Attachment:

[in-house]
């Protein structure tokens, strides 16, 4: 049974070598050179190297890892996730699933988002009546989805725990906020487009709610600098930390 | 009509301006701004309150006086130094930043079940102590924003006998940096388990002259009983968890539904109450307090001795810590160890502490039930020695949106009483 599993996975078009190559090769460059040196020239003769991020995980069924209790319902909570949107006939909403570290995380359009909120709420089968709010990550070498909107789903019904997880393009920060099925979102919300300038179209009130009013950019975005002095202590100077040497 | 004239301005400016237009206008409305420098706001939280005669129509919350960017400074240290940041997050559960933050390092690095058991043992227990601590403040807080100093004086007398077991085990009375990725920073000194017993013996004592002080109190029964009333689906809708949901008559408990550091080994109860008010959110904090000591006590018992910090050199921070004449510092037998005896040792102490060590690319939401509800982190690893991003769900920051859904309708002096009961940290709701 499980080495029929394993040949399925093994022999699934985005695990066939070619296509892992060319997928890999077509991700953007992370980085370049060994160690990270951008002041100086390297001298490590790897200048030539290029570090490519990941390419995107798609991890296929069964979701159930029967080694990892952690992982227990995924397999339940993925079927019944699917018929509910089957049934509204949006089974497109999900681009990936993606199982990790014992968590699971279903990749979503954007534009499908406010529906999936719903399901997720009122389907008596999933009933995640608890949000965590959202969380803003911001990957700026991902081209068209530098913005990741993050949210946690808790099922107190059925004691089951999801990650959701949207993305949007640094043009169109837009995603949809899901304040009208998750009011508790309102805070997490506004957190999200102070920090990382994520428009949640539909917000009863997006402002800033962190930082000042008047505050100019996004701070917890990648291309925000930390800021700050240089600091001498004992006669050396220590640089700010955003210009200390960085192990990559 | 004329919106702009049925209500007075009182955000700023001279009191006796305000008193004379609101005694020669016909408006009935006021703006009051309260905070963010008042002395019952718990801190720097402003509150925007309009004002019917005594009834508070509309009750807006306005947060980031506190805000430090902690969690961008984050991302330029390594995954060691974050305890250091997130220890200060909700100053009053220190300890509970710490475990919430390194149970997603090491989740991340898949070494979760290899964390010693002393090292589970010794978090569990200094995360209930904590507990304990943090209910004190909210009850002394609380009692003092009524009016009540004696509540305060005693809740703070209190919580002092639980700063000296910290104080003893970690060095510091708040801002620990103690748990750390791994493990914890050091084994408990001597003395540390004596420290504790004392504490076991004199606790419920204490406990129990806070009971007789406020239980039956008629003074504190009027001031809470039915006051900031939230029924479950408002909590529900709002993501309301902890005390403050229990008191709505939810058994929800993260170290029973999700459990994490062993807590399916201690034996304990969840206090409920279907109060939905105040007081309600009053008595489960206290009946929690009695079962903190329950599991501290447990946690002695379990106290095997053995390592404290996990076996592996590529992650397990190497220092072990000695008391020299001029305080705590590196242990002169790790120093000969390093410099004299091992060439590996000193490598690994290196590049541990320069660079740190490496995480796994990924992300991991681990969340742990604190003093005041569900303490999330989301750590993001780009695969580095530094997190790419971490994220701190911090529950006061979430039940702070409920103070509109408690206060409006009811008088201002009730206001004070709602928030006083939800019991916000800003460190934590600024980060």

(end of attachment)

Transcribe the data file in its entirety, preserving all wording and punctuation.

[in-house]
């Protein structure tokens, strides 16, 4: 049974070598050179190297890892996730699933988002009546989805725990906020487009709610600098930390 | 009509301006701004309150006086130094930043079940102590924003006998940096388990002259009983968890539904109450307090001795810590160890502490039930020695949106009483 599993996975078009190559090769460059040196020239003769991020995980069924209790319902909570949107006939909403570290995380359009909120709420089968709010990550070498909107789903019904997880393009920060099925979102919300300038179209009130009013950019975005002095202590100077040497 | 004239301005400016237009206008409305420098706001939280005669129509919350960017400074240290940041997050559960933050390092690095058991043992227990601590403040807080100093004086007398077991085990009375990725920073000194017993013996004592002080109190029964009333689906809708949901008559408990550091080994109860008010959110904090000591006590018992910090050199921070004449510092037998005896040792102490060590690319939401509800982190690893991003769900920051859904309708002096009961940290709701 499980080495029929394993040949399925093994022999699934985005695990066939070619296509892992060319997928890999077509991700953007992370980085370049060994160690990270951008002041100086390297001298490590790897200048030539290029570090490519990941390419995107798609991890296929069964979701159930029967080694990892952690992982227990995924397999339940993925079927019944699917018929509910089957049934509204949006089974497109999900681009990936993606199982990790014992968590699971279903990749979503954007534009499908406010529906999936719903399901997720009122389907008596999933009933995640608890949000965590959202969380803003911001990957700026991902081209068209530098913005990741993050949210946690808790099922107190059925004691089951999801990650959701949207993305949007640094043009169109837009995603949809899901304040009208998750009011508790309102805070997490506004957190999200102070920090990382994520428009949640539909917000009863997006402002800033962190930082000042008047505050100019996004701070917890990648291309925000930390800021700050240089600091001498004992006669050396220590640089700010955003210009200390960085192990990559 | 004329919106702009049925209500007075009182955000700023001279009191006796305000008193004379609101005694020669016909408006009935006021703006009051309260905070963010008042002395019952718990801190720097402003509150925007309009004002019917005594009834508070509309009750807006306005947060980031506190805000430090902690969690961008984050991302330029390594995954060691974050305890250091997130220890200060909700100053009053220190300890509970710490475990919430390194149970997603090491989740991340898949070494979760290899964390010693002393090292589970010794978090569990200094995360209930904590507990304990943090209910004190909210009850002394609380009692003092009524009016009540004696509540305060005693809740703070209190919580002092639980700063000296910290104080003893970690060095510091708040801002620990103690748990750390791994493990914890050091084994408990001597003395540390004596420290504790004392504490076991004199606790419920204490406990129990806070009971007789406020239980039956008629003074504190009027001031809470039915006051900031939230029924479950408002909590529900709002993501309301902890005390403050229990008191709505939810058994929800993260170290029973999700459990994490062993807590399916201690034996304990969840206090409920279907109060939905105040007081309600009053008595489960206290009946929690009695079962903190329950599991501290447990946690002695379990106290095997053995390592404290996990076996592996590529992650397990190497220092072990000695008391020299001029305080705590590196242990002169790790120093000969390093410099004299091992060439590996000193490598690994290196590049541990320069660079740190490496995480796994990924992300991991681990969340742990604190003093005041569900303490999330989301750590993001780009695969580095530094997190790419971490994220701190911090529950006061979430039940702070409920103070509109408690206060409006009811008088201002009730206001004070709602928030006083939800019991916000800003460190934590600024980060």